Originally cava is a natural sparkling wine produced in the region Champagne (France) from the 18th century onwards. However, the name Champagne is legally protected since the Madrid Agreement for the International Registration of Marks was concluded in 1891, which reserved it for the sparkling wine made in the French region.
So sparkling wines made with the same method, champenoise, had to use another name. In Catalonia this became cava and as a ‘new’ product it aroused interest in the first half of the 20th century.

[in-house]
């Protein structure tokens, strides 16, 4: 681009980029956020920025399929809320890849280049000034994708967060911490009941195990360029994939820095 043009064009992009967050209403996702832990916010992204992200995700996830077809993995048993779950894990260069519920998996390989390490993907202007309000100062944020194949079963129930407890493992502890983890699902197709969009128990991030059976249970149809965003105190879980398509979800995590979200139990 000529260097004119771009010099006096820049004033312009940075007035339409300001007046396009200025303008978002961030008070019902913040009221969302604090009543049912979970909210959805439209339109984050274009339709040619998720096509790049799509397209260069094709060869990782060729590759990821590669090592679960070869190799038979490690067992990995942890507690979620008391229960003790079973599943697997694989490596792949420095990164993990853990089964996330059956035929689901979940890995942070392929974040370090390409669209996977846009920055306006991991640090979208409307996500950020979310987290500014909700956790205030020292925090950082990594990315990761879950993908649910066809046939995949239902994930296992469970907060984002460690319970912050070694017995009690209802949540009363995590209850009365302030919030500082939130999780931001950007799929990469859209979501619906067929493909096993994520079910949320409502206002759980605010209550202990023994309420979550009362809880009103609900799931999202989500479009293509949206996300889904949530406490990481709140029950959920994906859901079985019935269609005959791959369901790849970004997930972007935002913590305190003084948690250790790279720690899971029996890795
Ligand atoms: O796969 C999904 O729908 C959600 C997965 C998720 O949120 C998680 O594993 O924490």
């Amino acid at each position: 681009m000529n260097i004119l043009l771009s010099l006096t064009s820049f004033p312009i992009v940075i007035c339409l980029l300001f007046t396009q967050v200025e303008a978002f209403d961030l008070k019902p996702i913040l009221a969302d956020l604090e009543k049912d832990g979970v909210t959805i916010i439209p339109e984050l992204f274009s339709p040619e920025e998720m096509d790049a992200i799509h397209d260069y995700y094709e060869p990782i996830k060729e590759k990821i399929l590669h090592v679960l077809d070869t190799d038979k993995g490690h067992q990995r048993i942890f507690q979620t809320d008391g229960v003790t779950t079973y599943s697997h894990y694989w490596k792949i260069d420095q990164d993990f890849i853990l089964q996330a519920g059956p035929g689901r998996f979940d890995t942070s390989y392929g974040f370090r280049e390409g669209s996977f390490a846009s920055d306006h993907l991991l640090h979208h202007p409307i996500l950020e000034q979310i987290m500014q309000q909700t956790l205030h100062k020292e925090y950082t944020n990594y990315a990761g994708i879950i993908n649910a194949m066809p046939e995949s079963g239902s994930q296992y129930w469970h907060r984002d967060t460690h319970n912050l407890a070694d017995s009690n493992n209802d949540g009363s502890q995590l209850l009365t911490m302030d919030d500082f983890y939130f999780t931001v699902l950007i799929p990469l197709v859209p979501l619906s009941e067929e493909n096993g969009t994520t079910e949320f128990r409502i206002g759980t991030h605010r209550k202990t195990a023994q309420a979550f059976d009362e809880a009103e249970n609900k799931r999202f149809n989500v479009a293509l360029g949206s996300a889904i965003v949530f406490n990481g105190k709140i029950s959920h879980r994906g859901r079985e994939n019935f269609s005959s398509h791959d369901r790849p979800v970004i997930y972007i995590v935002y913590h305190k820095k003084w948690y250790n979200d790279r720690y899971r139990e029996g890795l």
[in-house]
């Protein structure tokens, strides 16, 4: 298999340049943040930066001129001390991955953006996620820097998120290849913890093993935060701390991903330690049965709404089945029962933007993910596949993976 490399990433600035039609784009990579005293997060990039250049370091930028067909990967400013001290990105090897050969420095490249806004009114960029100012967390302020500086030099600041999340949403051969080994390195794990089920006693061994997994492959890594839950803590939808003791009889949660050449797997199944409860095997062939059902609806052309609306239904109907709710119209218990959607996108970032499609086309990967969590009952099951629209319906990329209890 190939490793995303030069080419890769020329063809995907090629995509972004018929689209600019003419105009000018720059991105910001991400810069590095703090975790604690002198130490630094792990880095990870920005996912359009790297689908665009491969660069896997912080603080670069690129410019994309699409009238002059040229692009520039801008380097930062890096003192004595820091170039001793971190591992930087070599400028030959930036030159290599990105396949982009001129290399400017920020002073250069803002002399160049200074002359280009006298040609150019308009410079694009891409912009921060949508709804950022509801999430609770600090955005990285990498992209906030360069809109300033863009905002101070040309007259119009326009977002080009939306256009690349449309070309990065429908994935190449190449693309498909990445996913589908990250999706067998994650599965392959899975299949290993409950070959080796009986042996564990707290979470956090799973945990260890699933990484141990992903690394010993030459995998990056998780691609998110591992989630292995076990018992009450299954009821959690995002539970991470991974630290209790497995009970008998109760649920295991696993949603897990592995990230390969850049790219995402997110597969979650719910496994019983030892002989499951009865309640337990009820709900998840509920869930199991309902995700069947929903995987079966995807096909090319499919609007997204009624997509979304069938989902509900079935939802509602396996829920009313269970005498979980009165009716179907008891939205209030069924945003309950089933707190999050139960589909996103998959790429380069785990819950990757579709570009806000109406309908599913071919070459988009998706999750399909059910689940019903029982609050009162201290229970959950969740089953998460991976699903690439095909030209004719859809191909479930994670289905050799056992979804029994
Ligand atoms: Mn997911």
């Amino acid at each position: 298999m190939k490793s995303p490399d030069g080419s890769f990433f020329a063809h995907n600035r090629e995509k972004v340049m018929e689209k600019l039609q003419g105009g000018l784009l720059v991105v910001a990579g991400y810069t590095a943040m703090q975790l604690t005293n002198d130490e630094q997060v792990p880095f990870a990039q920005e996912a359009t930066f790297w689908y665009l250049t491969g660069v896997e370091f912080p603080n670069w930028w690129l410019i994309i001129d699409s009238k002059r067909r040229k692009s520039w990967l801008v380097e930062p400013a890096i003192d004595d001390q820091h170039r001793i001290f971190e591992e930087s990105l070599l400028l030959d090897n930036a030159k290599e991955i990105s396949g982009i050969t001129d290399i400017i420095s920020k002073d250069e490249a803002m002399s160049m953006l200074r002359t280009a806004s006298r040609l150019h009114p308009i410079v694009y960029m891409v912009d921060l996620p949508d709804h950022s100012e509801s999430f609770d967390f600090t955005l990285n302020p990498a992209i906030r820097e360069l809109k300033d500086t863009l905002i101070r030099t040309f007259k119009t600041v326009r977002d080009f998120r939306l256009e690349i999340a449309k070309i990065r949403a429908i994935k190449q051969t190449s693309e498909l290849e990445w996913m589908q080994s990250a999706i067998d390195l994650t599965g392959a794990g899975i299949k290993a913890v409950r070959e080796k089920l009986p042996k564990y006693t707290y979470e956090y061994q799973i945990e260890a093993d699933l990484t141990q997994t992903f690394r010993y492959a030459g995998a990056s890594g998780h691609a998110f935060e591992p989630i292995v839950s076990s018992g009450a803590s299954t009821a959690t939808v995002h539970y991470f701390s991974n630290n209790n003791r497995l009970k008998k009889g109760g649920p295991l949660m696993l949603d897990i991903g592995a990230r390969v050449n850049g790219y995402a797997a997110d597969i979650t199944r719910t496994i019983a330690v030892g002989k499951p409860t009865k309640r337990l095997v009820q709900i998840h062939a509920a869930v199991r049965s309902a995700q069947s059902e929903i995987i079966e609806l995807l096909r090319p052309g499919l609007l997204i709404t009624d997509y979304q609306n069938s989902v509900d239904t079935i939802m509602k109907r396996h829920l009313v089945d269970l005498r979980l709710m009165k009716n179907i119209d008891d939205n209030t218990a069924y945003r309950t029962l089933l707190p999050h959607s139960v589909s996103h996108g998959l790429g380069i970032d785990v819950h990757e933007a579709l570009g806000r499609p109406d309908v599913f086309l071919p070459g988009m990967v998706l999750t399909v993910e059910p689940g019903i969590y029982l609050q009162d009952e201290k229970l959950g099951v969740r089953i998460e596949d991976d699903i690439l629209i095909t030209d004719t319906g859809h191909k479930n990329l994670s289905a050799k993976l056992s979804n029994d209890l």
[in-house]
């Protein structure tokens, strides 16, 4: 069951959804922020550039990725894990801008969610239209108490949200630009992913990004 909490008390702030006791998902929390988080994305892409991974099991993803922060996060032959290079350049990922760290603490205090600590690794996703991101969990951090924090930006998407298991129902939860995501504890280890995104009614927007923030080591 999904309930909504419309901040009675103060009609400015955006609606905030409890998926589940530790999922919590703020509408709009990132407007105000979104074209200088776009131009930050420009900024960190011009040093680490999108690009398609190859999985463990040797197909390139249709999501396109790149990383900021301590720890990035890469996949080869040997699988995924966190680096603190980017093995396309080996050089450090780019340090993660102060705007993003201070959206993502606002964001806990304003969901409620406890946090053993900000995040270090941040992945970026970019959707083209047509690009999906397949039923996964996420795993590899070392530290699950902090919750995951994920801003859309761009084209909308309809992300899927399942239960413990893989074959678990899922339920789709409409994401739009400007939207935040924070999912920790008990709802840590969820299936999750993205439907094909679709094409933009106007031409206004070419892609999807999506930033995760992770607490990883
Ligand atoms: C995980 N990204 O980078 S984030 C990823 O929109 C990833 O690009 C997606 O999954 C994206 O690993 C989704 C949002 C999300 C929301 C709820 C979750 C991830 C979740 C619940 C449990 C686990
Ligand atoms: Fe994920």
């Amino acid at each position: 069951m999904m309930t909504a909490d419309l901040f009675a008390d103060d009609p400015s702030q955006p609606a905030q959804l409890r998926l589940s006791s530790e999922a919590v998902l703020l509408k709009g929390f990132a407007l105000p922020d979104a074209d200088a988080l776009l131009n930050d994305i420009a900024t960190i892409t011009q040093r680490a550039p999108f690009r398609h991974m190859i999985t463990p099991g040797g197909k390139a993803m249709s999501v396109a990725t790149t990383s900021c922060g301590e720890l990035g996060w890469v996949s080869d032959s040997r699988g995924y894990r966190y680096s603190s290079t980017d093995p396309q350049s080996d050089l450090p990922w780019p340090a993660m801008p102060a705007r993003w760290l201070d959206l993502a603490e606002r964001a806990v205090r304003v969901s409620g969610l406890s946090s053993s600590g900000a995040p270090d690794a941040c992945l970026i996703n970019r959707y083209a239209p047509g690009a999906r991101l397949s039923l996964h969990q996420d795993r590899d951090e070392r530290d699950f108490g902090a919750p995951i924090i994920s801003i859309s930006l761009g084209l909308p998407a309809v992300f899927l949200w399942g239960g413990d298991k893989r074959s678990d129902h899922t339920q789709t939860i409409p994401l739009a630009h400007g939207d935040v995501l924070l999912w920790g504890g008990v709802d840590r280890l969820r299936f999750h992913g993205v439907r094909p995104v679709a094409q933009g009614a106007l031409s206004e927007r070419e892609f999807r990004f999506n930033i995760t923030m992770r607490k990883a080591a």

The loss of red grape vines due to the phylloxera epidemic moved Dolors Sala to use white Catalan indigenous grapes for her cava’s instead. Generally a blend of three varieties is used: macabeu, parellada and xarel·lo, the Penedès classics. The percentage of each grape changes every year according to its quality and the taste.
The macabeu grape is compact and big, its taste is very sweet. It gives to the wine a perfume that is slightly fruity and aromatic reminding you of apples and oranges. The parellada is just as big and compact, but gives a fresh wine with a more floral sensation. When you look at xarel·lo, you see a smaller and less compact grape with a thicker skin than the other two. These characteristics provide body to the cava.
Today this trio still forms a solid base for the production of sparkling wines.